In article      View Article
 
[16]  Alao, O., Arojojoye, O., Ogunlaja, O. and Famuyiwa, A. “Impact of Assessment of Brewery Effluent on Water Quality in Majawe, Ibadan, Southwestern Nigeria”, Researcher, 2(5), 21-28. 2010.
In article      
 
[17]  Chinda, A. C., Braide, S. A. and Obunwo, C.C., “Water Quality of Streams receiving Municipal Waste Water in Port Harcourt Niger Delta, Nigeria”. Waste Water – Evaluation and Management. InTech, Croatia. 2011.
In article      
 
[18]  Obunwo, C.C., Chinda, A.C. and Braide, S.A. “Assessment of the Physico-chemical Characteristics of Minichida Stream, Port-Harcourt, Nigeria”. J. Chem Soc Nigeria, 37, 132-136. 2012.
In article      
 
[19]  Jaji, M.O., Bamgbose, O. Odukoya, O.O. and Arowolo, T.A, “Water Quality Assessment of Ogun River, Southwest Nigeria”, Environ. Monitoring Assess. 133(3), 447-482. 2007.
In article      
 
[20]  America Public Health Association (APHA) “Standard methods for the examination of water and waste water 20th edition”. American Public Health Association, American Water Works Association and Water Environment Federation. Washington DC, USA. 1998.
In article      
 
[21]  Brown, R. M., McClelland, N. I., Deininger, R.A. and Tozer, R.G. “Water quality index – do we dare”? Water Sewage Work, 117(10), 339-343. 1970
In article      
 
[22]  Kumar, D. and Alappat, B. “NSF – Water Quality Index: Does it Represent the Experts’ Opinion?” Practice Periodical of Hazardous Toxic and Radioactive Waste Management, 13(1), 75-79. 2009.
In article      View Article
 
[23]  Chauhan, A. and Singh, S. “Evaluation of Ganga water for drinking purpose by water quality index at Rishikesh, Uttarakhand, India”. Report Opinion, 2(9), 53-61. 2010.
In article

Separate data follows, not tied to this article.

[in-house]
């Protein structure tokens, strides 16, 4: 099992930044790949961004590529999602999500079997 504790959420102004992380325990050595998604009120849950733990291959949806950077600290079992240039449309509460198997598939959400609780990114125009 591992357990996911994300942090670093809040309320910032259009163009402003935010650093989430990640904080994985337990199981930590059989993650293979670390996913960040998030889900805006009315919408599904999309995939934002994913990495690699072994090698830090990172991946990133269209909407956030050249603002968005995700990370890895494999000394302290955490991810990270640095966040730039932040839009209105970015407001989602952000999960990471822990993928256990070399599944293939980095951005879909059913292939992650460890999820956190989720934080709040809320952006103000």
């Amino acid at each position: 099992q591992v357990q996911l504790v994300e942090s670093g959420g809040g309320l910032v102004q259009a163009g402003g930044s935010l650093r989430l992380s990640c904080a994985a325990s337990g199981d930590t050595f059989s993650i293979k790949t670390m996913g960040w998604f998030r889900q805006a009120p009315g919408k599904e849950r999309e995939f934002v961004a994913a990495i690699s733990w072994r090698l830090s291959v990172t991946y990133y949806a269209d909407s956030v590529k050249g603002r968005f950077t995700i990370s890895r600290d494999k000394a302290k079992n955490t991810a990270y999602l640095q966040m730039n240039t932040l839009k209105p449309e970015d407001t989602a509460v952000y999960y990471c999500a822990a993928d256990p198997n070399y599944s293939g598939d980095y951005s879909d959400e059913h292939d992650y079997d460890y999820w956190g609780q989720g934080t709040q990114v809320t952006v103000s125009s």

[24]  Balan, I.N., Shivakumar, M. and Kumar, P.D.M., “An assessment of ground water quality using water quality index in Chennai, Tamil Nadu, India”. Chronicles Young Scientist, 3(2), 146-150. 2012.
In article      View Article
 
[25]  Chowdhury, R.M., Muntasir, S.Y. and Hossain, M.M. “Water quality index of water bodies along Faridpur-Barisal road in Bangladesh”. Global Engineers & Technologists Review, 2(3), 1-8. 2012.
In article      
 
[26]  Shweta, T., Bhavtosh, S., Prashant, S. and Rajendra, D. “Water Quality Assessment in Terms of Water Quality Index”. American Journal of Water Resources. 1(3), 34-38. 2013.
In article      
 
[27]  World Health Organization, “Guidelines for Drinking Water Quality”, 4th Ed. NLM Classification, WA 675, World Health Organization, Geneva, Switzerland, 307-433. 2011.
In article      
 
[28]  Nyodee, G. T. “Determination of Water Quality Index for Bangha Stream in Bangha Community, Rivers State, Nigeria”. Science and Industrial Technology Education Journal, 3(2), 182-189. 2016.
In article      
 
[29]  Khawakara, M.A., Majid, S.N. and Hama, N.Y., “Determination of Water Quality Index (WQI) for Qalyasan Stream in Sulaimani City, Kuradistan Region of Iraq”, Intl J. Plant, Animal and Environ. Sc. 2(4), 148-157. 2012.
In article